Drop into the nearest upmarket retail store and you are greeted by the lilting tunes of the sitar. Visit the petrol pump and fill up your car to the feet-thumping rhythm of the latest Indipop album playing on the FM channel.

At the friendly neighbourhood bank, the melodious lines from your favourite film of yesteryear help to ease the pain of standing in a queue. Amid the hustle and bustle of the bill payment counter at the `Friends' citizen centre, clients keep their ears tuned to the soft notes of a raga emanating from carefully concealed speakers. And the uniformed workers in the automobile garage can hardly resist the temptation to swing to the beat of the heavy metal band on the piped music system.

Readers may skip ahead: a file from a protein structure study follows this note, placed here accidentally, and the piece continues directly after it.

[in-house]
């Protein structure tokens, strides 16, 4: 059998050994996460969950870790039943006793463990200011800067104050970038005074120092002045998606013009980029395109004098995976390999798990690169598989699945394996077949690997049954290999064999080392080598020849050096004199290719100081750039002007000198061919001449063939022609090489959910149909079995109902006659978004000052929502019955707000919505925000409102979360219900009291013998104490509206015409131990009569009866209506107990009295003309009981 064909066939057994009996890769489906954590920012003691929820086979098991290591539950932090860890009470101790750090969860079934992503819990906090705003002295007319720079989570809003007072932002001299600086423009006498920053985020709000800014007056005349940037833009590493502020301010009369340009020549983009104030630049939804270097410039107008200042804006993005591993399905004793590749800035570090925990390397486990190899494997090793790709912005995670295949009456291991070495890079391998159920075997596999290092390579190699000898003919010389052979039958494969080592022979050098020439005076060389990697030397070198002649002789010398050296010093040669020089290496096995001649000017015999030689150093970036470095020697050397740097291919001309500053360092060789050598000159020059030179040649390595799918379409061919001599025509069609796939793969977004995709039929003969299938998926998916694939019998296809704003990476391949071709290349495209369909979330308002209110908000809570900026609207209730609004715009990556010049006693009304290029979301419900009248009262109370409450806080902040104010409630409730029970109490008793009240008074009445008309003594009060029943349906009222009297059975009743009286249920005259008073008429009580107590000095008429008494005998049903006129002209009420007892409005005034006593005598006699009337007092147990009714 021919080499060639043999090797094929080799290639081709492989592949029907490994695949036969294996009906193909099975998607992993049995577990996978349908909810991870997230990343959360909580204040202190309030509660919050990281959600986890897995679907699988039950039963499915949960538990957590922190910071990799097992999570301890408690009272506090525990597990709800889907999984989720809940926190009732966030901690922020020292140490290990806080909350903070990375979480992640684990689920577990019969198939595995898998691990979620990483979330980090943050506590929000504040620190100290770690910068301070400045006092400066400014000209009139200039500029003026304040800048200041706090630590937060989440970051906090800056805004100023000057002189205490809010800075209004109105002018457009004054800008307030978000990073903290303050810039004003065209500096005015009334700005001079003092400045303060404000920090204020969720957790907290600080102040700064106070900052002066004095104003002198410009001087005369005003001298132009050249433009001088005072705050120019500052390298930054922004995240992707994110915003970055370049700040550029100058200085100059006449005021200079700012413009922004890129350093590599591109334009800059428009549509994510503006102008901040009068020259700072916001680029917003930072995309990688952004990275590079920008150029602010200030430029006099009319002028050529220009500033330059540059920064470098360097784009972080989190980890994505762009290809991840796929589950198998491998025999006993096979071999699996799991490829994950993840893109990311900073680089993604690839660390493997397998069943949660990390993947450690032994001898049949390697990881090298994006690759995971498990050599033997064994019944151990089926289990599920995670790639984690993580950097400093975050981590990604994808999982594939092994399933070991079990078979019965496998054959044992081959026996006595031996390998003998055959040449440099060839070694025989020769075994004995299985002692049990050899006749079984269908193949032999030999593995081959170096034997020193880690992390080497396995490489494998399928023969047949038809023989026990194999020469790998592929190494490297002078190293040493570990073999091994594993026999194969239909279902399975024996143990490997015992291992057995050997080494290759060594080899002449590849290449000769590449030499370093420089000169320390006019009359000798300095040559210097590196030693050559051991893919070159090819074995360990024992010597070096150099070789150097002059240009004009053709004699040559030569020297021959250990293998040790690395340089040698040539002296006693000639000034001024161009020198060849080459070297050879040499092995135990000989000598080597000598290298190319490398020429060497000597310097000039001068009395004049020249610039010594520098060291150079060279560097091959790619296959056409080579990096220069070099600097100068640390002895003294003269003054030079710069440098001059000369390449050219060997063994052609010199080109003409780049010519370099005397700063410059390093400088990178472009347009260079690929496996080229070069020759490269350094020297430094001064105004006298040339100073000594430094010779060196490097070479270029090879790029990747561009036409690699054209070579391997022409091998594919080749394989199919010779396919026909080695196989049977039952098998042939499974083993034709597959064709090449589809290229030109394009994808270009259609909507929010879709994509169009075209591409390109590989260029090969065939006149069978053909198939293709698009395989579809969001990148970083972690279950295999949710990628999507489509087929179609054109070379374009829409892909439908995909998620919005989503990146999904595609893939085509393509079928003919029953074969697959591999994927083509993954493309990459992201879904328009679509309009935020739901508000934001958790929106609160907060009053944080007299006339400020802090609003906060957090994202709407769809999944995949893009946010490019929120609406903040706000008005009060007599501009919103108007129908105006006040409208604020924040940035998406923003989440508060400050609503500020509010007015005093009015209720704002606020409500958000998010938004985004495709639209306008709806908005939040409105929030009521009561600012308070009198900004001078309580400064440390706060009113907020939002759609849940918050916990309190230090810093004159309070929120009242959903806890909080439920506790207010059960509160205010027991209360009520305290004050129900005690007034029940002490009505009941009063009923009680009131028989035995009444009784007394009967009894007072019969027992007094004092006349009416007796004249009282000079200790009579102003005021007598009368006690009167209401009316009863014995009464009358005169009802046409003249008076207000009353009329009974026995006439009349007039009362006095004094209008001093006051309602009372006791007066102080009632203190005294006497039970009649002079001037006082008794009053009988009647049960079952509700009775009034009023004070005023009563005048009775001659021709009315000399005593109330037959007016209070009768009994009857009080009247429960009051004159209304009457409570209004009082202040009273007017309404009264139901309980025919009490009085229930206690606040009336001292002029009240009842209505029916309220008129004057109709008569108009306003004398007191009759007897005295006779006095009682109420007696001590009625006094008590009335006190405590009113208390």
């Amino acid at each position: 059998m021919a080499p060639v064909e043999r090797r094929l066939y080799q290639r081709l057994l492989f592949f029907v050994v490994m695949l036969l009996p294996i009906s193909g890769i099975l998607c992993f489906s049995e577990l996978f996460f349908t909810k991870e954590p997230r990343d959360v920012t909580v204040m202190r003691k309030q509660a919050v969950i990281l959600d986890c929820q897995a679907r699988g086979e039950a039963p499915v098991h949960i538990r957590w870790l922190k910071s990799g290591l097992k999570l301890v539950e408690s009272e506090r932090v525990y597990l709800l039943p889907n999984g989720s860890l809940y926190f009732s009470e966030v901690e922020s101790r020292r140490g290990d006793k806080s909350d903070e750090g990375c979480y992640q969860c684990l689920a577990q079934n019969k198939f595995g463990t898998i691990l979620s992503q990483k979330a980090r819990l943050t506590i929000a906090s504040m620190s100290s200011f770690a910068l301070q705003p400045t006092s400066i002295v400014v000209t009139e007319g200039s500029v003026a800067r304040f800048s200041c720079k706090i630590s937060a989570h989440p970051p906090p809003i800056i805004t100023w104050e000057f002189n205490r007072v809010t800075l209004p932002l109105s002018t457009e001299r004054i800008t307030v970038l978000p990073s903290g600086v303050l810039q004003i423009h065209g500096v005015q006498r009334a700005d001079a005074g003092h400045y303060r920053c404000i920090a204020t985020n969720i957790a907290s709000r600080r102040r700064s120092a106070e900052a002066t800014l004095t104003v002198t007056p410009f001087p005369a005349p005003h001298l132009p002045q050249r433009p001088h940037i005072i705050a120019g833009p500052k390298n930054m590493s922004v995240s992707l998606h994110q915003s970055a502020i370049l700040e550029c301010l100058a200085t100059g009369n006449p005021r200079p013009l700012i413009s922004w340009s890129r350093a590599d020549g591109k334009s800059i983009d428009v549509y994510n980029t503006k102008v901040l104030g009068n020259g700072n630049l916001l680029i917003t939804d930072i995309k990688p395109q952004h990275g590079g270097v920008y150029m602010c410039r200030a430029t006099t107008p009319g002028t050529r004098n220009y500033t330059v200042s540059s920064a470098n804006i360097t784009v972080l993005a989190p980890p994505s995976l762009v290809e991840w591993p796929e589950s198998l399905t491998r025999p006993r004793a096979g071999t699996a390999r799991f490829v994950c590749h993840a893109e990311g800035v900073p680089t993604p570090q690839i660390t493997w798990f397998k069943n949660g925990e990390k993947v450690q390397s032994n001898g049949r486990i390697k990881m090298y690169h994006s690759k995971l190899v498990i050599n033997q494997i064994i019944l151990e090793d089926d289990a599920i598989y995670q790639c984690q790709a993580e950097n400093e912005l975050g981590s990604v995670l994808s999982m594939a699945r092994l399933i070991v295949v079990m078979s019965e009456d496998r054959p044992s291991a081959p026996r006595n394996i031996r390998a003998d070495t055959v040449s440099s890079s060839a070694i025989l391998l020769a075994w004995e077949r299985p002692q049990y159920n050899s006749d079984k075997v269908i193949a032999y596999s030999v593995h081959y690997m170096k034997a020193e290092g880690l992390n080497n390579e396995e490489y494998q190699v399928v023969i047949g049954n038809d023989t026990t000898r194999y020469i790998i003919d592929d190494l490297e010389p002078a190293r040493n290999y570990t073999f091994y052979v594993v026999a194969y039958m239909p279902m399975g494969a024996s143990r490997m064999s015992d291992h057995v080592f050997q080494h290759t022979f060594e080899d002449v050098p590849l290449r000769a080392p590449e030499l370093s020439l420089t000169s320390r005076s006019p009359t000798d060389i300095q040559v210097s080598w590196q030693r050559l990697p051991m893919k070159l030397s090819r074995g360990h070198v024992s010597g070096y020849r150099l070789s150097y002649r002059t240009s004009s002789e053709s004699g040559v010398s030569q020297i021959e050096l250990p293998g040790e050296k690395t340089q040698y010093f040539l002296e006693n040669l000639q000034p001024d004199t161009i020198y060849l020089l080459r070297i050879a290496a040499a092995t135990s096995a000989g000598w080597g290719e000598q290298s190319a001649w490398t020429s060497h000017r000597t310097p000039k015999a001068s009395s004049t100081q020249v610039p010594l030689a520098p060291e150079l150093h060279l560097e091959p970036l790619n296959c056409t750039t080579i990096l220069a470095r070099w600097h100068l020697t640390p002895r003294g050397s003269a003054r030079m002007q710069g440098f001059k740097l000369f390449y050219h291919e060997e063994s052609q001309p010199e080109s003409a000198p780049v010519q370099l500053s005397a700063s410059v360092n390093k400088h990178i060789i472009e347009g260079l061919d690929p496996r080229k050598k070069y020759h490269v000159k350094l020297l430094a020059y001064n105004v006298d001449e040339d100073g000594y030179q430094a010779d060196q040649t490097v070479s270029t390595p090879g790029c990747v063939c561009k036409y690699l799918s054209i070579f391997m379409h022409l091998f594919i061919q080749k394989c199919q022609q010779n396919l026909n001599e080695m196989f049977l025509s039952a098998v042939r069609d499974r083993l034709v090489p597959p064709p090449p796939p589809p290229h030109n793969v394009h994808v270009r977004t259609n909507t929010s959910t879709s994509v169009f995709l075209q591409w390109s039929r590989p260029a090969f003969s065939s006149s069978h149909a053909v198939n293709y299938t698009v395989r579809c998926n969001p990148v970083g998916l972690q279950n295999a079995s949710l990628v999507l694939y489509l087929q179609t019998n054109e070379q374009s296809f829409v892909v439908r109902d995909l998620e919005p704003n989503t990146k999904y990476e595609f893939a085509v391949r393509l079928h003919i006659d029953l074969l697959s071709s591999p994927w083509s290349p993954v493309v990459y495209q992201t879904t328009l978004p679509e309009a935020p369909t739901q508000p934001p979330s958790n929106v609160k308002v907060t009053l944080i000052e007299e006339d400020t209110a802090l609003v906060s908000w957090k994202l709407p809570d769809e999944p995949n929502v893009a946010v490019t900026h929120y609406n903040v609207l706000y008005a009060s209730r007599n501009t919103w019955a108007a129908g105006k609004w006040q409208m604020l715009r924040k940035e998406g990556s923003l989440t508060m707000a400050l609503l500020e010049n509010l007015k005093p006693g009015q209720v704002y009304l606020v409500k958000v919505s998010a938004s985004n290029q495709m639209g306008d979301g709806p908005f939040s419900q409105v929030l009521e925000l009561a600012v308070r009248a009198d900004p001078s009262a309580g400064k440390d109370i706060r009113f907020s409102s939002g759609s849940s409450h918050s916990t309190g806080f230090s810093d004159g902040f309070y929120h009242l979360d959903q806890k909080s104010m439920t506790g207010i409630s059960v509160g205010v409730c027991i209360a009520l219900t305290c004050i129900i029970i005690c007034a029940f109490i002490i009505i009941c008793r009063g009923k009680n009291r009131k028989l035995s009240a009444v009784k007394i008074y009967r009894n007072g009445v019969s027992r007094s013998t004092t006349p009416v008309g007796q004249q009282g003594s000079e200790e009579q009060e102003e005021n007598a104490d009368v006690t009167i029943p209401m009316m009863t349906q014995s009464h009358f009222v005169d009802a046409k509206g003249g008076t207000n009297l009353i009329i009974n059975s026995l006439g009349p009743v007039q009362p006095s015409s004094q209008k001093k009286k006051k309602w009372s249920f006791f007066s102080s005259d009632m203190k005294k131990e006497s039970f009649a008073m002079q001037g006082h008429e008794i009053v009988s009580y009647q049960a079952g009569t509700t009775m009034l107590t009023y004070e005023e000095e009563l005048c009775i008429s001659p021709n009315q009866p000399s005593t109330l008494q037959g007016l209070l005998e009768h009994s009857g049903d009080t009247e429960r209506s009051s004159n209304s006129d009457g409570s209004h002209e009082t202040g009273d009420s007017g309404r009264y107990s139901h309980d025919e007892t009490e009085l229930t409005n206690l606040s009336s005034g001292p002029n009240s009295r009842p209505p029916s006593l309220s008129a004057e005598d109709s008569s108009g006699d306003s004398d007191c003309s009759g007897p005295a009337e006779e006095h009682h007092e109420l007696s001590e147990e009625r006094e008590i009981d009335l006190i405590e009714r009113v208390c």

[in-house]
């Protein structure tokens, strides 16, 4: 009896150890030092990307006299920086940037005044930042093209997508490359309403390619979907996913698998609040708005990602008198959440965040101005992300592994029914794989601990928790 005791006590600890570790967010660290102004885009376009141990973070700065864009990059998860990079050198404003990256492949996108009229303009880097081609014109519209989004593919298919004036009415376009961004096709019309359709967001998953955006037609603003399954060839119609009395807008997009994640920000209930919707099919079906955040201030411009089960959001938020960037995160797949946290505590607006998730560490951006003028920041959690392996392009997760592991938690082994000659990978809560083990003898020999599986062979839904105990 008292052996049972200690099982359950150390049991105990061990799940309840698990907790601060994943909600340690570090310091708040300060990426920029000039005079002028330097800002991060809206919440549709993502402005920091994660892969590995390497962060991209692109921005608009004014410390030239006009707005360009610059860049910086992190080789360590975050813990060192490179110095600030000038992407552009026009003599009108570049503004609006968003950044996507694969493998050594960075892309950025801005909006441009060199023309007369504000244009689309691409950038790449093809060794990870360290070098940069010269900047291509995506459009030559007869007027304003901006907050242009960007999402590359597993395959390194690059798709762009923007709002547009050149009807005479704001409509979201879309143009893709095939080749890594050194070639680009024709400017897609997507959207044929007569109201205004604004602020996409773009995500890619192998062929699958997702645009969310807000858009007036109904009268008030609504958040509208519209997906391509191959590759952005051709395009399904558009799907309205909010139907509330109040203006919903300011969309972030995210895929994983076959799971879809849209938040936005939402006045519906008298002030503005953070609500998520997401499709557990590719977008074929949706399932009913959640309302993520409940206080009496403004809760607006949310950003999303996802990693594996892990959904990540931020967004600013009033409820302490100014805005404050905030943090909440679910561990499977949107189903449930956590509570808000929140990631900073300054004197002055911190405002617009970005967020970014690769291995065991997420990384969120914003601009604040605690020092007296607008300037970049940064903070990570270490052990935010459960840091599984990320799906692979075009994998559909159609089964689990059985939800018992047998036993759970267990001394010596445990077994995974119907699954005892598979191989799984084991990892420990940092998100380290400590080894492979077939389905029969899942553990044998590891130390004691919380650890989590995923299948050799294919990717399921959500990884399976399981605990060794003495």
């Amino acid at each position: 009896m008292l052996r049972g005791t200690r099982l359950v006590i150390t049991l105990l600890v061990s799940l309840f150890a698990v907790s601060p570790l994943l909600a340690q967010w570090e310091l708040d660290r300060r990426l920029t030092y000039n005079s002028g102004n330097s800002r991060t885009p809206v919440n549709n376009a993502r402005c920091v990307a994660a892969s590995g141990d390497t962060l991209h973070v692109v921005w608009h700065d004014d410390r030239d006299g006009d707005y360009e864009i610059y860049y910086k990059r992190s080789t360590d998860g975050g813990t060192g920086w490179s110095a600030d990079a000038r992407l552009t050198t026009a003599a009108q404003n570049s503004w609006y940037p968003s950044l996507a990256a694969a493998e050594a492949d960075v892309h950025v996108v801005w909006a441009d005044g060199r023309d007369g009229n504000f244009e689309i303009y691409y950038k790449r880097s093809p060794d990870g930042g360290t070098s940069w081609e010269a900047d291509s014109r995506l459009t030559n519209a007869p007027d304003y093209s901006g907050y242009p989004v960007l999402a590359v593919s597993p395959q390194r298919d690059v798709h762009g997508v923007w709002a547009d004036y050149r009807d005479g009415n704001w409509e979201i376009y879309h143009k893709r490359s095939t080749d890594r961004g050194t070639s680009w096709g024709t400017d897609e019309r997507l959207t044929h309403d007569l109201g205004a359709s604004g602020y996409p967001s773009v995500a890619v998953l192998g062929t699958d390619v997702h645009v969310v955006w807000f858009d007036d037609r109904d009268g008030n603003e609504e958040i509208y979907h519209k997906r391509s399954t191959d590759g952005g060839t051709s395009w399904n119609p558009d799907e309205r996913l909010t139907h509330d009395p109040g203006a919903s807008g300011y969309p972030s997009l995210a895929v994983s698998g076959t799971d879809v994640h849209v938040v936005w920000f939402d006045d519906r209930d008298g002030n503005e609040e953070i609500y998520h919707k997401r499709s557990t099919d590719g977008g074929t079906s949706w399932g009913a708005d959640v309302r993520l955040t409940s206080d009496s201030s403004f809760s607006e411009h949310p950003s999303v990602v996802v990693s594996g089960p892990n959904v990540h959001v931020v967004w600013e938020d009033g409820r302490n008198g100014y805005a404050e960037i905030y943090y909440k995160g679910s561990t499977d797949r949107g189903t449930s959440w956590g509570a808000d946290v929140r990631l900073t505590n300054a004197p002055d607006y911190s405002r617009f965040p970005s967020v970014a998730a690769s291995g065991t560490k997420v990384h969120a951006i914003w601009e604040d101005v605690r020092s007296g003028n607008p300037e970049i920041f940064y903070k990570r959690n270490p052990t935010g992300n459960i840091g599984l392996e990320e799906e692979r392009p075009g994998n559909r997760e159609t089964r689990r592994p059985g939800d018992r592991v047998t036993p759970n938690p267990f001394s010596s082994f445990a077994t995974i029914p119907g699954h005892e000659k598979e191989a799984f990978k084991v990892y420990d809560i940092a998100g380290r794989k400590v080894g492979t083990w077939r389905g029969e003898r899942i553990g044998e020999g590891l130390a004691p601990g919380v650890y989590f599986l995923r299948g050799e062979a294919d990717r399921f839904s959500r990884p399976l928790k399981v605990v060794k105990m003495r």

The welcome sound of music is invading almost every public place, including Government institutions. In a city, where the FM revolution is yet to happen, the craze for music is largely driven by individual choice and the booming market for music cassettes and CDs. Pop, instrumental, rock n' roll, classical, western or fusion - the options are many. For the supermarket, music may be a value-addition while for the bank or the bill payment centre, it is more of a diversion from hassles. Apparently, music is a great leveller and a tranquilliser of sorts.

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